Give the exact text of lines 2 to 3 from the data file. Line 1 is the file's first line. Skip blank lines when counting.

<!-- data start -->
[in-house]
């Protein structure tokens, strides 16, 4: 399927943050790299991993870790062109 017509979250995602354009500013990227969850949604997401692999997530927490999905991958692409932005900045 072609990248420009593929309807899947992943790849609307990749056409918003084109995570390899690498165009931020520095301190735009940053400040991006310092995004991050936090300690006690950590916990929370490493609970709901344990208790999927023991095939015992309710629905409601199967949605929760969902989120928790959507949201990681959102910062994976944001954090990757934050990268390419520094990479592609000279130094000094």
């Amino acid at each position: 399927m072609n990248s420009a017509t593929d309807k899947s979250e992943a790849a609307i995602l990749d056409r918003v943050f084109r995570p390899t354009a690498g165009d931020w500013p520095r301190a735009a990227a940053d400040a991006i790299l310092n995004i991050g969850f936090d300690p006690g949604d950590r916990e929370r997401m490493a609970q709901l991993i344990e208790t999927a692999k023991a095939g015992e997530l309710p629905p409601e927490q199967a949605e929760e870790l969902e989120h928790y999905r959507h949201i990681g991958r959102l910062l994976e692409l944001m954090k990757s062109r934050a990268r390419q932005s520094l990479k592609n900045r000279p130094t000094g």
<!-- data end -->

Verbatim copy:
């Protein structure tokens, strides 16, 4: 399927943050790299991993870790062109 017509979250995602354009500013990227969850949604997401692999997530927490999905991958692409932005900045 072609990248420009593929309807899947992943790849609307990749056409918003084109995570390899690498165009931020520095301190735009940053400040991006310092995004991050936090300690006690950590916990929370490493609970709901344990208790999927023991095939015992309710629905409601199967949605929760969902989120928790959507949201990681959102910062994976944001954090990757934050990268390419520094990479592609000279130094000094």
């Amino acid at each position: 399927m072609n990248s420009a017509t593929d309807k899947s979250e992943a790849a609307i995602l990749d056409r918003v943050f084109r995570p390899t354009a690498g165009d931020w500013p520095r301190a735009a990227a940053d400040a991006i790299l310092n995004i991050g969850f936090d300690p006690g949604d950590r916990e929370r997401m490493a609970q709901l991993i344990e208790t999927a692999k023991a095939g015992e997530l309710p629905p409601e927490q199967a949605e929760e870790l969902e989120h928790y999905r959507h949201i990681g991958r959102l910062l994976e692409l944001m954090k990757s062109r934050a990268r390419q932005s520094l990479k592609n900045r000279p130094t000094g």